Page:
Pity the poor daiquiri. The simple Cuban cocktail - a mix of rum, lime juice and sugar - was wildly popular in the first half of the 20th century, when Cuba was new and exotic. The drink was then favored by men such as John F. Kennedy and Ernest Hemingway. (The latter loved the daiquiri so much that he lent his name to a variation at Havana's La Floridita bar, made with maraschino liqueur and grapefruit juice.) Then the slushie-like, neon-colored, frozen daiquiri arrived, and ordering the old version just became uncool. But now that high-end rums are arriving by the boatload, it's time to rediscover the classic drink, and Washington has a special claim: Though the daiquiri was invented in Cuba in 1905, it was introduced to the United States at the Army-Navy Club by Adm. Lucius W. Johnson in 1909. Celebrate the momentous centennial with "Happy Birthday, Mr. Daiquiri" at the Occidental, where cocktail historian Jeff "Beachbum" Berry - author of essential tropical drinks guides "Intoxica!" and "Beachbum Berry's Grog Log" - joins local bartenders Jon Arroyo (Founding Farmers) and Derek Brown (the Passenger) to sip daiquiri variations, while the Occidental provides snacks.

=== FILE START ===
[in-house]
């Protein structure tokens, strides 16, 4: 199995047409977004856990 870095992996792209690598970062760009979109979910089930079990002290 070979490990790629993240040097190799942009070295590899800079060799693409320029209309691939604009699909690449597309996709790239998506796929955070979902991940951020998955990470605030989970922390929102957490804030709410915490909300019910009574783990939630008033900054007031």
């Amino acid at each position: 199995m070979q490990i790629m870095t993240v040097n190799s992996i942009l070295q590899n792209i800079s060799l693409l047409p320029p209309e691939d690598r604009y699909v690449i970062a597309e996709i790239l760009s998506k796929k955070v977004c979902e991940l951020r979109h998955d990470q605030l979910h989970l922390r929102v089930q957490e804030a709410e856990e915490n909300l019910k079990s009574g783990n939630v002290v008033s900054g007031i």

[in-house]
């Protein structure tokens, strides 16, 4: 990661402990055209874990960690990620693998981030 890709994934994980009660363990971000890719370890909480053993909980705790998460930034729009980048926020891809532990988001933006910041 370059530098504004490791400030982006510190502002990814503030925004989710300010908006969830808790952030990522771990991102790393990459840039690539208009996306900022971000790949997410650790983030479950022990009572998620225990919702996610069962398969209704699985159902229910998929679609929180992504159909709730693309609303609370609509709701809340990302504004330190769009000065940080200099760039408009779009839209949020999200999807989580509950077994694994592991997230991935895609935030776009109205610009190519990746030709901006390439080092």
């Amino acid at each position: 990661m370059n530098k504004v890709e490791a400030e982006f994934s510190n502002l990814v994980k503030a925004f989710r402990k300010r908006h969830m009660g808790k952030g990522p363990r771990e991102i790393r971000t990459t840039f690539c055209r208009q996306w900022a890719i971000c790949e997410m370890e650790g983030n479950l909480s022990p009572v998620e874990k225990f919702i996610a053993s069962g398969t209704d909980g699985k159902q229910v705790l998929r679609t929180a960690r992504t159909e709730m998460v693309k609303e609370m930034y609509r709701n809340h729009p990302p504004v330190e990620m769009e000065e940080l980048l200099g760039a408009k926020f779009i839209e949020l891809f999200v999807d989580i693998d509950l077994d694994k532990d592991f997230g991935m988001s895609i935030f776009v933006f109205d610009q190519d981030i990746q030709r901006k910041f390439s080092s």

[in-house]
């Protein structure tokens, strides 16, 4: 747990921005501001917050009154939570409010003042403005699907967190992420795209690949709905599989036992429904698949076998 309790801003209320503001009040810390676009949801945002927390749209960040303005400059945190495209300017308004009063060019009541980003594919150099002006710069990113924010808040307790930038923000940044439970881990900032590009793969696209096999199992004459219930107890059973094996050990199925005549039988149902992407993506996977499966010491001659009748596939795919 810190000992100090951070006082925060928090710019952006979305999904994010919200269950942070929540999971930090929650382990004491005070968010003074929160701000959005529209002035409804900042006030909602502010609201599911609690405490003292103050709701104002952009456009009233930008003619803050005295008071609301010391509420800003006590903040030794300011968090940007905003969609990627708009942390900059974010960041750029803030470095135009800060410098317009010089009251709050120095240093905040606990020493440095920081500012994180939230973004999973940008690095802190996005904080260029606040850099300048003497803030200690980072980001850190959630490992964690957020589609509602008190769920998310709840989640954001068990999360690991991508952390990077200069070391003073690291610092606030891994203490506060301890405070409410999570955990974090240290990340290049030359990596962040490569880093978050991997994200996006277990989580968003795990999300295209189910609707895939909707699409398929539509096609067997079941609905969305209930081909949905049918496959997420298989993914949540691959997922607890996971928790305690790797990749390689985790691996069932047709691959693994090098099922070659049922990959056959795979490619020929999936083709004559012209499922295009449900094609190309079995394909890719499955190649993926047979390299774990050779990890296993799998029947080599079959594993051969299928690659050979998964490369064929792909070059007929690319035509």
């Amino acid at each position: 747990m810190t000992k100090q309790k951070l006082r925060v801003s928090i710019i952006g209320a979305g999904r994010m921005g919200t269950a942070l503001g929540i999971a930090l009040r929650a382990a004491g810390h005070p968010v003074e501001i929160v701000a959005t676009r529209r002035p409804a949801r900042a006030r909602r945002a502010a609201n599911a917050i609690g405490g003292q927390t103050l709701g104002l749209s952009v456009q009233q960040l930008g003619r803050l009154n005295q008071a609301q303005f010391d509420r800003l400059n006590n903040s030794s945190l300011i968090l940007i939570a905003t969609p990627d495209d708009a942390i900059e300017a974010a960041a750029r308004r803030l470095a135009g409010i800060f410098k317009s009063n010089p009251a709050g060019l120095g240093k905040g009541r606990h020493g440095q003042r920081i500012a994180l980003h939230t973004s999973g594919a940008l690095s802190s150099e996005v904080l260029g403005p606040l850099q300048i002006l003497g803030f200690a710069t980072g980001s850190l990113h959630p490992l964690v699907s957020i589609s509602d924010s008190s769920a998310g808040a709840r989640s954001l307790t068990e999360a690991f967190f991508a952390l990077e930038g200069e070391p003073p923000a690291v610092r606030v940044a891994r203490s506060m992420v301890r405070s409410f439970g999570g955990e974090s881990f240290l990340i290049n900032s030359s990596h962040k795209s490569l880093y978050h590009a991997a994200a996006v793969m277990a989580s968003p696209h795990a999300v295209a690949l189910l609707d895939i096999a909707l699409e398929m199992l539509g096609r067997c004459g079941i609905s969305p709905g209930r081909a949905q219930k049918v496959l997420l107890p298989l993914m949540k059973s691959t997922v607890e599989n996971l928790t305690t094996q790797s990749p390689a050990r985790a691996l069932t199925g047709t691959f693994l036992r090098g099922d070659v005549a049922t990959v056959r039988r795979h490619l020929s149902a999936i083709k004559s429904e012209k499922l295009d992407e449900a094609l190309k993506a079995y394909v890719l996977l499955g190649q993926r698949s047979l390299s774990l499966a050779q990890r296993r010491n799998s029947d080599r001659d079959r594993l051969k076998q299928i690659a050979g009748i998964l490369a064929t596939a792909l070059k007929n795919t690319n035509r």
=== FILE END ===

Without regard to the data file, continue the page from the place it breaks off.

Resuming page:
You have chosen to submit a user review for possible removal by our editorial staff due to its offensive or inappropriate nature. Please confirm that you would like the review submitted for evaluation. If our editors find that the review does not fall within our user review guidelines, then it will be removed promptly.
The user review that you selected has been submitted for evaluation by our editors. It usually takes us about 5-7 days to evaluate a review.